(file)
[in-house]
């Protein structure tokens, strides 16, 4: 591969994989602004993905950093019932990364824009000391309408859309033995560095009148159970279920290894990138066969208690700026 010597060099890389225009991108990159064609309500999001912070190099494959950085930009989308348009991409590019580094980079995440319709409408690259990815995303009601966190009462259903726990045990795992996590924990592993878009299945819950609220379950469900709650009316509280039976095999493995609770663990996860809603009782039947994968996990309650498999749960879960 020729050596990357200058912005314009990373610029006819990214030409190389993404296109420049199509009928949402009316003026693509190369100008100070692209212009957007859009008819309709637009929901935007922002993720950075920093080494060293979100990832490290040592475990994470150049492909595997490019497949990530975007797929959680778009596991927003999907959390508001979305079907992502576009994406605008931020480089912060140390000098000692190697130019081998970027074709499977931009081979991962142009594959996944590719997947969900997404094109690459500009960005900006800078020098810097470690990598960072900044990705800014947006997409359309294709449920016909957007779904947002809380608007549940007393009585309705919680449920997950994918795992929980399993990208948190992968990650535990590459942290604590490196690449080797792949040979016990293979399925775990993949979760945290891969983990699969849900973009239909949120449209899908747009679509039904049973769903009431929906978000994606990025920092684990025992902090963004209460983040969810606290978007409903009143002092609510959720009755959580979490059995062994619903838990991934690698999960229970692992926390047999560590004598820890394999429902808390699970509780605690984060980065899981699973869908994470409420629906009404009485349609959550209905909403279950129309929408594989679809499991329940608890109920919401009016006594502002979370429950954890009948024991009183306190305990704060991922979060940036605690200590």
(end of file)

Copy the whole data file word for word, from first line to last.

[in-house]
């Protein structure tokens, strides 16, 4: 591969994989602004993905950093019932990364824009000391309408859309033995560095009148159970279920290894990138066969208690700026 010597060099890389225009991108990159064609309500999001912070190099494959950085930009989308348009991409590019580094980079995440319709409408690259990815995303009601966190009462259903726990045990795992996590924990592993878009299945819950609220379950469900709650009316509280039976095999493995609770663990996860809603009782039947994968996990309650498999749960879960 020729050596990357200058912005314009990373610029006819990214030409190389993404296109420049199509009928949402009316003026693509190369100008100070692209212009957007859009008819309709637009929901935007922002993720950075920093080494060293979100990832490290040592475990994470150049492909595997490019497949990530975007797929959680778009596991927003999907959390508001979305079907992502576009994406605008931020480089912060140390000098000692190697130019081998970027074709499977931009081979991962142009594959996944590719997947969900997404094109690459500009960005900006800078020098810097470690990598960072900044990705800014947006997409359309294709449920016909957007779904947002809380608007549940007393009585309705919680449920997950994918795992929980399993990208948190992968990650535990590459942290604590490196690449080797792949040979016990293979399925775990993949979760945290891969983990699969849900973009239909949120449209899908747009679509039904049973769903009431929906978000994606990025920092684990025992902090963004209460983040969810606290978007409903009143002092609510959720009755959580979490059995062994619903838990991934690698999960229970692992926390047999560590004598820890394999429902808390699970509780605690984060980065899981699973869908994470409420629906009404009485349609959550209905909403279950129309929408594989679809499991329940608890109920919401009016006594502002979370429950954890009948024991009183306190305990704060991922979060940036605690200590």